$2,3,12$ are possible but I don't think any other numbers $2^i3^j$ are. All primes up to $100$ are possible. Also $25,39,55,120,125$ Those are the only ones I found, but I didn't look hard at primes bigger than $5.$ What follows is mainly descriptive with some theory.

The approach I will outline might produce very large $c_0,d.$ Note too that, of course, the $c_i$ grow extremely rapidly.

If a failure happens at $c_m,$ then there a prime $p$ such that $p$ divides $m$ more times than it divides $c_m(c_m+m+d).$ As pointed out below, it is easier to work with the primes $p$ and see for which $m$ they can produce a failure by computing mod $p^i$ for a reasonably large $i.$

For sequences which can be seen to terminate due to a prime $p,$ it seems that the most usual behavior is that after a while $c_n =-d \bmod p.$ Then in $c_{n+1}=\frac{c_n(c_n+d+n)}{n}$ , $(c_n+d+n)=n \mod p.$ This means that the numerator can't accumulate powers of $p$ unless the denominator does so that termination due to $p$ can only happen at these $n$.

If $c_n+d+n$ is (very) naively assumed to be a random integer of the appropriate size then the expected power of $p$ dividing it is $\frac{1}{p}+\frac{2}{p^2}+\cdots+\frac{k}{p^k}$ where $k=\log_p c_n.$ While for $n$ it is $\frac{1}{p}+\frac{2}{p^2}+\cdots+\frac{j}{p^j}$ for the much smaller $j=\log_pn.$ This gives the numerator an advantage over the denominator. Once $n$ is extremely large this becomes less significant. The reasoning here is pretty vague so I won't pursue that.

Consider the $3^2$ choices for $(c_2,d)$ $\mod 3.$ Only $(2,0)$ leads to a problem at step $3.$ Looking at the $81^2$ choices $\mod 81,$ (computed say $\mod 3^{40}$) there are $729=3^6$ which are $(2,0) \mod 3$ and terminate after $3$ steps. Another $2\cdot 3^4$ are $(6,0) \mod 9$ and these (can) terminate in $12$ steps. A further $2^23^2$ are $(1,0),(9,0),(16,0)$ or $(24,0) \bmod 27$ and these (can) terminate (based on the prime $3$) after $39$ steps. Finally, $2^3$ can terminate after $120$ steps and these are $(c_2,0) \bmod 81$ for $c_2=27,33,34,37,42,45,46,52.$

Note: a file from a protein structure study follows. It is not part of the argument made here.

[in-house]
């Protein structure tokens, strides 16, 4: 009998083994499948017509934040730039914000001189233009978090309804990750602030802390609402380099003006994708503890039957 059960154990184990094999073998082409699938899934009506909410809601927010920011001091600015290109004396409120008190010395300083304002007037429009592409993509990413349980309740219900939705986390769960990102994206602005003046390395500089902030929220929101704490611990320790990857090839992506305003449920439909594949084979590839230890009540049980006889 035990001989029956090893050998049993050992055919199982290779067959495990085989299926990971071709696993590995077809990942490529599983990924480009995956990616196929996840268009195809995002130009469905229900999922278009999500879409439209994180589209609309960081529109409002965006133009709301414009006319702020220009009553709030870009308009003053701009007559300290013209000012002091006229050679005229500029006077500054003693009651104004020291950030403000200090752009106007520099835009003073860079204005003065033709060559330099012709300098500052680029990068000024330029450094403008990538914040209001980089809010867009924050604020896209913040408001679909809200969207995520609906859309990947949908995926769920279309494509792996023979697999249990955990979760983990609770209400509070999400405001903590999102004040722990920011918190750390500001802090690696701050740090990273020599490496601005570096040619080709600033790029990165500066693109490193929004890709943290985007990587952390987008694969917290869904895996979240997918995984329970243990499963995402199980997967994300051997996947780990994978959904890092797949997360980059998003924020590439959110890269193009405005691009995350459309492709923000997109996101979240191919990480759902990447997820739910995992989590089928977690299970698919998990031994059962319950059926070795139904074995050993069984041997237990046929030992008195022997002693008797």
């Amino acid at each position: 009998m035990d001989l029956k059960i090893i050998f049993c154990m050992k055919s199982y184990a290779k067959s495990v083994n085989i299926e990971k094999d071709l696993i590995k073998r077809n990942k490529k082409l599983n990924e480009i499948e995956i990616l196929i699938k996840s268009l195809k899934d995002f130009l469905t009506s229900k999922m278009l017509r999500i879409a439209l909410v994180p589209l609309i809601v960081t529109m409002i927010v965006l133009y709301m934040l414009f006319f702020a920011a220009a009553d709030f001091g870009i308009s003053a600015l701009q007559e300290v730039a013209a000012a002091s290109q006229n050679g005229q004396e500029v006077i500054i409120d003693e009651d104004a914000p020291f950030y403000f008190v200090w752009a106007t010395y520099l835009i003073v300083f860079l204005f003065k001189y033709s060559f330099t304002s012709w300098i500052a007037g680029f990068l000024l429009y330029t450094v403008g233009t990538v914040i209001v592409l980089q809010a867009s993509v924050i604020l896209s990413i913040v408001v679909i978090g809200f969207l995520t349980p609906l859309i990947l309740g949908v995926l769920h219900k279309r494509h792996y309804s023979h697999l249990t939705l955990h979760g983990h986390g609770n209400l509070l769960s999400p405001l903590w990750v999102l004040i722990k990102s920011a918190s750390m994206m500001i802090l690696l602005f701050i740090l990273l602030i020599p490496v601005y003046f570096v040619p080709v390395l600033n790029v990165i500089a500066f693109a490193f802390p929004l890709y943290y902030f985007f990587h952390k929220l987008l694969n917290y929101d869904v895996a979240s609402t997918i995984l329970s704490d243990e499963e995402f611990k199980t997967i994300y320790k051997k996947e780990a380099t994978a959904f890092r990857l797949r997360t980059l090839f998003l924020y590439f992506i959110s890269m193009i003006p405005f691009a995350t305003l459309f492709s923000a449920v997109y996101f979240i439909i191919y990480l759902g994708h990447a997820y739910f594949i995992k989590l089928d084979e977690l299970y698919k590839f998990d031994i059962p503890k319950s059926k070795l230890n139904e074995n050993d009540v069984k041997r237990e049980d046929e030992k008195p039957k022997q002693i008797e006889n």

I say can terminate since, for example $6,0 \mod 9$ includes the case $33,0 \mod 81$

There are obvious patterns which should be explainable. The numbers $3,12,39,120$ are each obtained by adding $1$ to the previous and tripling.

The behavior for $p=5$ seems more involved.

In fact taking $c_2,d=27,81$ which is claimed to lead to termination after $m=120$ due to the prime $3$ terminates at $m=7$ due to the prime $7.$ However take $N=2^{116}5^{28}7^{19}\cdots$ which is $\frac{120!}{3^58}.$ it is an integer and not a multiple of $3$. In fact it is $1 \bmod 3$ so $c_2,d=27N,81$ is such that no prime other than $3$ can cause a problem at or before $m=120.$ And the prime $3$ does terminate it at $m=120.$ There is sure to me a very much smaller (but still, perhaps, quite large) $M$ so that $c_2,d=27M,81$ has the same result.

• To investigate numerically you can compute the sequence mod various largish primes or powers of primes. It's not perfect but better than nothing. – Qiaochu Yuan Sep 28 '17 at 18:09